Entering into a joint venture with sports video producer CineSport, will give Van Wagner Sports and Entertainment the opportunity to take a shot at the increasingly lucrative digital video arena, the company said on Friday.
The division of Van Wagner Communications, which also supplies outdoor signage, provides services including in-game and TV-visible sports signage and sponsorships. As part of the joint venture, it took a seven-figure minority stake in CineSport. Together, the companies plan to focus on selling a variety of sponsorships and advertising opportunities to national and regional advertisers.
"While we've been involved with many integrated media sales with strong digital components, we had never had an extensive standalone digital offering," says Cliff Kaplan, president and chief executive at Van Wagner Sports and Entertainment Group. "As CineSport was building scale and amassing a significant audience, the last part of the puzzle they were trying to put together was ad sales and sponsorships."
CineSport already produces and syndicates original sports video programming, highlights and news, as well as premium content, to distribution partners in 20 of the nation’s top 30 DMAs. It provides technology that lets editors integrate video content contextually into legacy newspaper content management systems. For example, an editor can embed a CineSport game highlight into the right-hand rail of a story about the game.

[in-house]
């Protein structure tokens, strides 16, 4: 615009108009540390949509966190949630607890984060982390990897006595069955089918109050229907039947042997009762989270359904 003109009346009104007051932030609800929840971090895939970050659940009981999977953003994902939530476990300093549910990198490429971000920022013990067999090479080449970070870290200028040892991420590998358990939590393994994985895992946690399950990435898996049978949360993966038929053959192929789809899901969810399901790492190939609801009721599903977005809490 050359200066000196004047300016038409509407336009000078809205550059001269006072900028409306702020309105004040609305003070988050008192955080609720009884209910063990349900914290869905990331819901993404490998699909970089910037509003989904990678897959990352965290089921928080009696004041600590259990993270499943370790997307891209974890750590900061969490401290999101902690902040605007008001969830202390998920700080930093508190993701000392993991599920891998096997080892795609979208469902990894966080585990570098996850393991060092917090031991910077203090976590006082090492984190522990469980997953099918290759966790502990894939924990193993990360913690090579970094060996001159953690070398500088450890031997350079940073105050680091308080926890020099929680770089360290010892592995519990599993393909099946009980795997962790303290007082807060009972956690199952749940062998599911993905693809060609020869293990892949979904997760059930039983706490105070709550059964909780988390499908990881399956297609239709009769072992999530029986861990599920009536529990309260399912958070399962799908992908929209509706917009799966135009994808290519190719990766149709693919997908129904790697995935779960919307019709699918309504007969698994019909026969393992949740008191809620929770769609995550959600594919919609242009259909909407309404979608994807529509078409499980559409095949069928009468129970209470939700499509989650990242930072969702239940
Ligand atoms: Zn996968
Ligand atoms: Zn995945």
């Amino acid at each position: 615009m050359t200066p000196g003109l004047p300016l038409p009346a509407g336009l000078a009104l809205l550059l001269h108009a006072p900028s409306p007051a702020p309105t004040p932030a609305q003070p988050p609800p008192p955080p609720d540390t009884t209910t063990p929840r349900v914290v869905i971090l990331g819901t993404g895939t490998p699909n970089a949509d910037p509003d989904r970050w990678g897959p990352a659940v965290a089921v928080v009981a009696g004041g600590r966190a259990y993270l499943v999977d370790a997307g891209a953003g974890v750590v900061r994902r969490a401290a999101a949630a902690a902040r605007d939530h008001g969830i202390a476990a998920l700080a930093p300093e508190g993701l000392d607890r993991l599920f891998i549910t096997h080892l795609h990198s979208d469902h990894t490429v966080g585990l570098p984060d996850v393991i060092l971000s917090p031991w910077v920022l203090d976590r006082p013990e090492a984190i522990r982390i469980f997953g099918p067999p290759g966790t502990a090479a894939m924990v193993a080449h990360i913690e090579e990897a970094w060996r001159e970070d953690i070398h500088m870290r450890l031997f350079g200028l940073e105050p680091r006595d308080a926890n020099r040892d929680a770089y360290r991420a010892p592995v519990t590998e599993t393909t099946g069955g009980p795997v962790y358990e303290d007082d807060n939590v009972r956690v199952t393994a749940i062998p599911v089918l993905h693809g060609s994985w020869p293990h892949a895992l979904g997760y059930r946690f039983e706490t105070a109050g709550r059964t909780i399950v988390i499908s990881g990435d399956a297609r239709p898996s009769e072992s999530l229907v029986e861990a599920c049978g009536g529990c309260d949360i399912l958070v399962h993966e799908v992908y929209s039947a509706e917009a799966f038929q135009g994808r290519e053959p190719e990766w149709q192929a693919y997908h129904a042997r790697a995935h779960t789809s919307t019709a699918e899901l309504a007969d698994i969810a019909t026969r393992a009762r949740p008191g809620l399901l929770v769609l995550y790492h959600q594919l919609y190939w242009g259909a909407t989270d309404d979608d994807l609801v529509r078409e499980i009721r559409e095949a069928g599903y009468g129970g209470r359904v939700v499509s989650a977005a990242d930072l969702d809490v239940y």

" We don't see the future of video consumption as going to a video page. If you're going to a story about the Boston Bruins and Rangers game, you want the text, the photo and the video there," says Gregg Winik, chief executive and founder of CineSport
Van Wagner will hire digital sales staff to complement CineSport's internal sales staff of three. "With the power in the marketplace that Van Wagner has … we have a speed to market we could not have done on our own," Winik says.
While Van Wagner's roots are in TV-visible signage, it has sold digital online advertising, as well. There will be synergies with the company's existing advertising and sponsorship sales activities, according to Kaplan. For example, Van Wagner owns the game highlights rights of the NBA. Kaplan says, "We have a big network of NBA teams across which we control TV-visible signage, so [with the joint venture], we can create bigger, broader, more integrated ad platforms for sponsors."
Kaplan says the number of advertisers the joint venture can secure and the positions they're buying will be more important than total ad revenue as the partnership ramps up. He wants to sell ongoing sponsorships of such things as morning sports highlights, a full season or a year-long position.
Winik says the opportunity is huge. A survey of male sports fans aged 18 to 54 conducted by the Newspaper National Network found that 76 percent of them preferred to get sports news, information and analysis from a local newspaper website. While CineSport already works with some 100 newspaper sites, Winik says, "There are thousands of local news sites, and their combined audience is bigger than Yahoo, ESPN or MSN. It's a different way to get to sports fans."
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Susan Kuchinskas has covered interactive advertising since its invention. The former staff writer for Adweek, Business 2.0, and M-Business covers technology, business and culture from Berkeley, CA.
March 19, 2014